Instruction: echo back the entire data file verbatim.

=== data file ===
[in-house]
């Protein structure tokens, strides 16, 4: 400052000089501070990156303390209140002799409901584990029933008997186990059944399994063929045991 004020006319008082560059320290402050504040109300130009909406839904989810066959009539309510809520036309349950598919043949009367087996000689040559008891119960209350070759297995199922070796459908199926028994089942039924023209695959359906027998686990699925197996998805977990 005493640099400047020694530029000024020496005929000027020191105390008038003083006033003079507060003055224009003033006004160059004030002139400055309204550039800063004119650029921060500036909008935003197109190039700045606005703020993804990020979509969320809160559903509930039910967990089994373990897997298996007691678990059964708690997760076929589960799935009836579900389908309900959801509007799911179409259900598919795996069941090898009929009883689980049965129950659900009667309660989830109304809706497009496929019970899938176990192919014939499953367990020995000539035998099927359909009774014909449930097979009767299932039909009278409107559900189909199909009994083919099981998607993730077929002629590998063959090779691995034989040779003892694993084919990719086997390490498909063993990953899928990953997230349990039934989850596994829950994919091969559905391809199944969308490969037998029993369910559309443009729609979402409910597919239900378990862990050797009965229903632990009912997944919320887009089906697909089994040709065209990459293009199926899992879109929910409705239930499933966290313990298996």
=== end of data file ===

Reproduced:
[in-house]
């Protein structure tokens, strides 16, 4: 400052000089501070990156303390209140002799409901584990029933008997186990059944399994063929045991 004020006319008082560059320290402050504040109300130009909406839904989810066959009539309510809520036309349950598919043949009367087996000689040559008891119960209350070759297995199922070796459908199926028994089942039924023209695959359906027998686990699925197996998805977990 005493640099400047020694530029000024020496005929000027020191105390008038003083006033003079507060003055224009003033006004160059004030002139400055309204550039800063004119650029921060500036909008935003197109190039700045606005703020993804990020979509969320809160559903509930039910967990089994373990897997298996007691678990059964708690997760076929589960799935009836579900389908309900959801509007799911179409259900598919795996069941090898009929009883689980049965129950659900009667309660989830109304809706497009496929019970899938176990192919014939499953367990020995000539035998099927359909009774014909449930097979009767299932039909009278409107559900189909199909009994083919099981998607993730077929002629590998063959090779691995034989040779003892694993084919990719086997390490498909063993990953899928990953997230349990039934989850596994829950994919091969559905391809199944969308490969037998029993369910559309443009729609979402409910597919239900378990862990050797009965229903632990009912997944919320887009089906697909089994040709065209990459293009199926899992879109929910409705239930499933966290313990298996």